The Organization of Renaissance Armies
The lack of significant external threats led to the reduction in size of Italian armies. The cost of maintaining standing armies or employing their citizenry in permanent militias was too expensive and reduced the productivity of the population. Italian city-states, duchies, and principalities preferred to employ professional armies when needed, as they were extremely costly to hire. Larger states, such as the Republic of Venice, the Kingdom of Naples and the Papal States possessed a limited permanent force, but the remainder of the Italian states had little more than city guards, or small garrisons. Nevertheless, Italian Renaissance armies, when organized, were divided into infantry and cavalry. Artillery was in its infancy and remained a severely limited in application. Cavalry was composed of heavy or armored cavalry, genti d’arme (men at arms), and light cavalry. Since the Middle Ages, genti d’arme were divided into “lances” composed of a “lance chief”—or corporal—a rider, and a boy. They were mounted on a warhorse, a charger, and a jade respectively. The single knight with his squire was known as lancia spezzata— literally “brokenspear,” or anspessade.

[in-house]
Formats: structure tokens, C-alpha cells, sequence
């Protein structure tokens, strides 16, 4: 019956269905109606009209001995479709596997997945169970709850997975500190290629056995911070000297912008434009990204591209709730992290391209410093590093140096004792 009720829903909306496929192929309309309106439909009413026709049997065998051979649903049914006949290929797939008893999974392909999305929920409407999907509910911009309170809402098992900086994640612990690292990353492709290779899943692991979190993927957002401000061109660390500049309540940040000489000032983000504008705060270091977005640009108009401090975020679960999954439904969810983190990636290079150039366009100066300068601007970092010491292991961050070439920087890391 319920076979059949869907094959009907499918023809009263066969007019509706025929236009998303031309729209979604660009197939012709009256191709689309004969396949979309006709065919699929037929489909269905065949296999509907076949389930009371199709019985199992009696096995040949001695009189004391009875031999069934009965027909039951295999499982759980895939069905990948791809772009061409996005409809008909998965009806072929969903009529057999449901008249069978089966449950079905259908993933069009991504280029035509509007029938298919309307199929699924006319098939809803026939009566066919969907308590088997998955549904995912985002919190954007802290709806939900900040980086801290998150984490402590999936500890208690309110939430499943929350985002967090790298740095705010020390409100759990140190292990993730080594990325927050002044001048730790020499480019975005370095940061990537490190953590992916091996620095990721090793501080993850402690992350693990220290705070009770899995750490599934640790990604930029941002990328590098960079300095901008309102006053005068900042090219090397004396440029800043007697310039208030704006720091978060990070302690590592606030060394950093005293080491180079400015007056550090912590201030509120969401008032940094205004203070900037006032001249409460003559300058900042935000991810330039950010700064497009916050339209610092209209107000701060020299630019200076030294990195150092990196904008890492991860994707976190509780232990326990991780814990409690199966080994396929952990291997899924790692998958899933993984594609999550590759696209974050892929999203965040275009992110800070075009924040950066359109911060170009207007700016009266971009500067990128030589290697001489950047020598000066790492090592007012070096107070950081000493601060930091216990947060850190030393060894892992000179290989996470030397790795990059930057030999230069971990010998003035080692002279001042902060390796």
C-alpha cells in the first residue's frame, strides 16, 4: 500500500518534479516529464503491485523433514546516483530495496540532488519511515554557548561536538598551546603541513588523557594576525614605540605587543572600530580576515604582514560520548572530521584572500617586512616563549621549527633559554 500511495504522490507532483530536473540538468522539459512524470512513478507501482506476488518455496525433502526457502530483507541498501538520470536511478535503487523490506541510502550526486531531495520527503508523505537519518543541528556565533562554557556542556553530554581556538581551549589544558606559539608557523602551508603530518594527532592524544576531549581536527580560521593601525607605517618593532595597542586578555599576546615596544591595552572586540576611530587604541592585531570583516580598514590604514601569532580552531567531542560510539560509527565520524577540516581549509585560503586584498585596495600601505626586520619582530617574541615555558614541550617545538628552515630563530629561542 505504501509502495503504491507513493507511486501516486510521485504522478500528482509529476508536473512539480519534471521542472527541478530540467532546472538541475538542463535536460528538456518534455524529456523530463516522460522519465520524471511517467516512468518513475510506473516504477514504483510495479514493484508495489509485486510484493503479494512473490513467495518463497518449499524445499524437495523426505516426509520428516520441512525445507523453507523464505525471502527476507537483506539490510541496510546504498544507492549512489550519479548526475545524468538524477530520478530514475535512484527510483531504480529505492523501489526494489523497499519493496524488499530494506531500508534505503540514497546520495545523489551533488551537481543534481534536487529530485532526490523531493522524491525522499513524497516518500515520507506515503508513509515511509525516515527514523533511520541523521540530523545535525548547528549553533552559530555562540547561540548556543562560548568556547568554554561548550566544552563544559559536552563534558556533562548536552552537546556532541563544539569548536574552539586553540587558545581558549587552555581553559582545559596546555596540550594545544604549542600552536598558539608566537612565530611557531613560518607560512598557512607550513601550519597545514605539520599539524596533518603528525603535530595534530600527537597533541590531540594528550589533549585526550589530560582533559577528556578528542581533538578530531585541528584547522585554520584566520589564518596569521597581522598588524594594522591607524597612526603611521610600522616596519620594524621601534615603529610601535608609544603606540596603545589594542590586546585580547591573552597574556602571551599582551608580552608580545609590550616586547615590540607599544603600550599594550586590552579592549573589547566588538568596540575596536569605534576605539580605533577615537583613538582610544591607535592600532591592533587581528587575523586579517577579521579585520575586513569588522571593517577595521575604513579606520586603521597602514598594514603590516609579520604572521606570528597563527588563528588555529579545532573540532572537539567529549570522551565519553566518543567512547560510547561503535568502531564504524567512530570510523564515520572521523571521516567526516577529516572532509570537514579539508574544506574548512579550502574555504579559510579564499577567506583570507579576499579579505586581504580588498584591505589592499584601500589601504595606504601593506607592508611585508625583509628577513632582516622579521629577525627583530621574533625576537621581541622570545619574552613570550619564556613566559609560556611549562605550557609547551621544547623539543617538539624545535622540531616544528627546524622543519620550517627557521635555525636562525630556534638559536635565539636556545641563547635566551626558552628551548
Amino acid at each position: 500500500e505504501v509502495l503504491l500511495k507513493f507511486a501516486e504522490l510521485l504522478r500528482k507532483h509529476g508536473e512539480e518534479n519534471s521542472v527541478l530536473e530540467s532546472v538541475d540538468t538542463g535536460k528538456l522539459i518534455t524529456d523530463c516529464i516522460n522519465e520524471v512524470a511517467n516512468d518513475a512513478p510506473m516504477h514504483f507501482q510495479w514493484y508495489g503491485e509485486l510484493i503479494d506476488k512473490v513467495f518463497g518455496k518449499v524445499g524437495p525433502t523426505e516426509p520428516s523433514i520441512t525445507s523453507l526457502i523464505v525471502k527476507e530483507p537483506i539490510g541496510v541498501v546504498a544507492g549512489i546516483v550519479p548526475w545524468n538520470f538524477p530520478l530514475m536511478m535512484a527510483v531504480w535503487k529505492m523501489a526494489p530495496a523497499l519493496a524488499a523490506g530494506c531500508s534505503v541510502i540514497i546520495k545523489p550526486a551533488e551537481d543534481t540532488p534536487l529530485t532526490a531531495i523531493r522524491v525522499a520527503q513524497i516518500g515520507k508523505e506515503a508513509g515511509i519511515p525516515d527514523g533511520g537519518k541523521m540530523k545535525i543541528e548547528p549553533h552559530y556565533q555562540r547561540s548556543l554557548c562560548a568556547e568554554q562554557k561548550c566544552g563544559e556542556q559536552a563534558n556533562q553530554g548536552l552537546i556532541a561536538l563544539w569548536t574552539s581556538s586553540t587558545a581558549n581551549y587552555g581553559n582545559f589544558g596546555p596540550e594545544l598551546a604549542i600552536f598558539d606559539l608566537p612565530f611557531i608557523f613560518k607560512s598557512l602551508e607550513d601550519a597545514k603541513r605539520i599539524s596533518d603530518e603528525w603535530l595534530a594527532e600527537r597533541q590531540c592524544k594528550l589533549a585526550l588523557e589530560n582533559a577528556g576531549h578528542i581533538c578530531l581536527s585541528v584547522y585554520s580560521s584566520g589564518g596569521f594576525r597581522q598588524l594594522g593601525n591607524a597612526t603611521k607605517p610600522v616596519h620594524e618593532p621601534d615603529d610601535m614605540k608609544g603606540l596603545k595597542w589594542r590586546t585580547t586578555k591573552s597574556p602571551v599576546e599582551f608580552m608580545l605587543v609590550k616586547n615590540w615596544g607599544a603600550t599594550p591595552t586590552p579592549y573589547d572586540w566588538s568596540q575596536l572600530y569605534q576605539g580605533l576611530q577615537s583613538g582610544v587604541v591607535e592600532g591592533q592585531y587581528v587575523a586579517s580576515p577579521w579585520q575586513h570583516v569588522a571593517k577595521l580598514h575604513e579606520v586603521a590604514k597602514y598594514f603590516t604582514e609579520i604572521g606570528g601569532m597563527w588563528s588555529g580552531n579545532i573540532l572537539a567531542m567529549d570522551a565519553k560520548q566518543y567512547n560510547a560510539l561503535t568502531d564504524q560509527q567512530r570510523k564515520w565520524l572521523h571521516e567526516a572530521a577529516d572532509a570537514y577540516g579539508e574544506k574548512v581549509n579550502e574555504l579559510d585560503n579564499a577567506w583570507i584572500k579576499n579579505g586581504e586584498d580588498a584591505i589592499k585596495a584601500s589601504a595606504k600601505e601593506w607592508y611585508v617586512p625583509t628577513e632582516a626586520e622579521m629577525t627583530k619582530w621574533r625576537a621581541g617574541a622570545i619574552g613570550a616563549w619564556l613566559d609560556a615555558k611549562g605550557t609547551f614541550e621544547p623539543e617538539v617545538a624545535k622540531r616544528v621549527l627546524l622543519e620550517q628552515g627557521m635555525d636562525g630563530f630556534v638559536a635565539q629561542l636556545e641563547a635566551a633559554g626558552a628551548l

Infantry was divided into banners. Every banner was composed of a captain, two corporals, two boys, ten crossbowmen, nine palvesai, soldiers carrying the great medieval Italian shields called palvesi, and a servant for the captain. Generally the ratio of cavalry to infantry was one to ten. There was no organized artillery by the end of the fifteenth century, as it was relatively new to European armies.
An Evolution in Military Affairs, or the So-Called “Military Revolution”